Following former Nissan and Renault CEO Carlos Ghosn’s arrest back in November, a number of perplexing rumors have been circulated surrounding the grounds of his subsequent discharge.
After his arrest alongside former Nissan associate Greg Kelly in November of 2018 for “reporting compensation amounts in the Tokyo Stock Exchange securities report that were less than the actual amount, in order to reduce the disclosed amount of Carlos Ghosn’s compensation,” Carlos Ghosn has had his detention extended numerous times. On December 31st , Ghosn’s detention was officially extended for the fourth time by the Tokyo District Court. Ghosn is expected to remain in detention until at least January 11th. Following his arrest, Kelly was released on bail of $634,000 on Christmas Day.
Despite the scandal overshadowing a number of Nissan’s recent developments, rumors have begun circulating alleging that Ghosn’s arrest and discharge were part of a coup by Nissan executives, including CEO Hiroto Saikawa, in an attempt to remove Ghosn from power.
Forbes have quoted speculation in regards to the scandal, stating:
“In a video last month, Greg Kelly’s wife Dee Kelly alleged that the arrests of Ghosn and her husband, which were first reported to be the act of a whistleblower, were, in fact, the result of a coup by Nissan executives, including Saikawa. Analysts in Japan have speculated that Nissan executives were uneasy about the possibility of Ghosn seeking a full merger, a move that would give the French company even more control than the 43% voting stake it has in Nissan now. And with the French government being the biggest shareholder of Renault, this fact explains Nissan’s concern that Renault could focus on the best outcome for the French economy and not the alliance. The French, for their part, feel that the charges against him appear somewhat contrived as similar behavior by other senior Japanese executives at other major corporations has not resulted in this kind of treatment.”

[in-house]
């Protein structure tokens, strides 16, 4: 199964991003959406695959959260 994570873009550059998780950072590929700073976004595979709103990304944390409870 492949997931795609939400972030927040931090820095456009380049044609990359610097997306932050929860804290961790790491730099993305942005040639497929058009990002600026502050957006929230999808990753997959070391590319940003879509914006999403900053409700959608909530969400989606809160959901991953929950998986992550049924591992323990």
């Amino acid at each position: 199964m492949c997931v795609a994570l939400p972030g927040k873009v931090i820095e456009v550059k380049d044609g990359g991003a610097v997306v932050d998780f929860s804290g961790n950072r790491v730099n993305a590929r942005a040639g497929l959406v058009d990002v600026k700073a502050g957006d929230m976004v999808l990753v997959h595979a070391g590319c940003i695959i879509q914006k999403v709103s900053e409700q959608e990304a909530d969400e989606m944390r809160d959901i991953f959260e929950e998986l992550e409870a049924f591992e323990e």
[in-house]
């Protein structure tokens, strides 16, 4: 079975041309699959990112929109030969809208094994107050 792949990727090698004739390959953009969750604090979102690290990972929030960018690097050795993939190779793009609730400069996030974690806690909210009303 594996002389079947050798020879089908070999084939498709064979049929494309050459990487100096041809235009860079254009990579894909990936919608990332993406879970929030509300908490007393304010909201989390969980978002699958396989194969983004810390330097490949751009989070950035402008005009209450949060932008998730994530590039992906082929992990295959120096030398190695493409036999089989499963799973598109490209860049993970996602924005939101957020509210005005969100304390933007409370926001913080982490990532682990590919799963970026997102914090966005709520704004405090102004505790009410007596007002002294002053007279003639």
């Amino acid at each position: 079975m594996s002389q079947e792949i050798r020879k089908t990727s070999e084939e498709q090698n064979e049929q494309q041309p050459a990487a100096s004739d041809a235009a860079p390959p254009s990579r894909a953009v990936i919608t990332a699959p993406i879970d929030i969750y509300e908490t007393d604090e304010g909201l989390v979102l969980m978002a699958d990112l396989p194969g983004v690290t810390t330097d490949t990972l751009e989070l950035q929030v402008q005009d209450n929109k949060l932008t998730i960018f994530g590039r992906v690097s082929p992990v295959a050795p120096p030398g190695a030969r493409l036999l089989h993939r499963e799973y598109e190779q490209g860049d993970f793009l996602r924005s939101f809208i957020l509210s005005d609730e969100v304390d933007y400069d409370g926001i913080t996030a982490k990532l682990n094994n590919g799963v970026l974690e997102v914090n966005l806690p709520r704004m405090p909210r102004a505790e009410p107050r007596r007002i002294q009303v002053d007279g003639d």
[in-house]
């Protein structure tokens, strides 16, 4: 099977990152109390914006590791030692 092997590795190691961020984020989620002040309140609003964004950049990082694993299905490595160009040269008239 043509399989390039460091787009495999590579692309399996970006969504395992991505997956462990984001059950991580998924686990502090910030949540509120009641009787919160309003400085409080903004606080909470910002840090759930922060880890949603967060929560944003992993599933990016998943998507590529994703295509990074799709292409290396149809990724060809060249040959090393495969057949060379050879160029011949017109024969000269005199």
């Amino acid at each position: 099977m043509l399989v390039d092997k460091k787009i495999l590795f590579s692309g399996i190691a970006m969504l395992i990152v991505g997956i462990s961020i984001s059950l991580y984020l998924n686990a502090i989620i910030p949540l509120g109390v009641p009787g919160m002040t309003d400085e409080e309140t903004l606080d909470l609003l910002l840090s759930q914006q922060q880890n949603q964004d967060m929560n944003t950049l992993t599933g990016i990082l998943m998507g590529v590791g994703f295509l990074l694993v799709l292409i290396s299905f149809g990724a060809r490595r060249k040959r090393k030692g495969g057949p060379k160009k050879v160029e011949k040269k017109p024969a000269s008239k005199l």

While the allegations against Nissan may appear ludicrous and unfounded to some, it should be noted that Renault has fervently abstained from taking action against Ghosn even after his unanimous discharge at the hands of the board of directors for Nissan Motor Co., Ltd., and even fought to postpone the vote to dismiss Ghosn at the time. Renault reportedly went as far as to warn Nissan that they would exercise their right under the alliance master agreement to appoint Ghosn’s successor and a fourth Renault nominee to the Nissan board after their attempt to postpone the vote failed.
Ghosn is expected to appear at his next bail hearing on January 11th, but given the way things have been progressing, it’s uncertain whether or not he will continue to have his detention extended.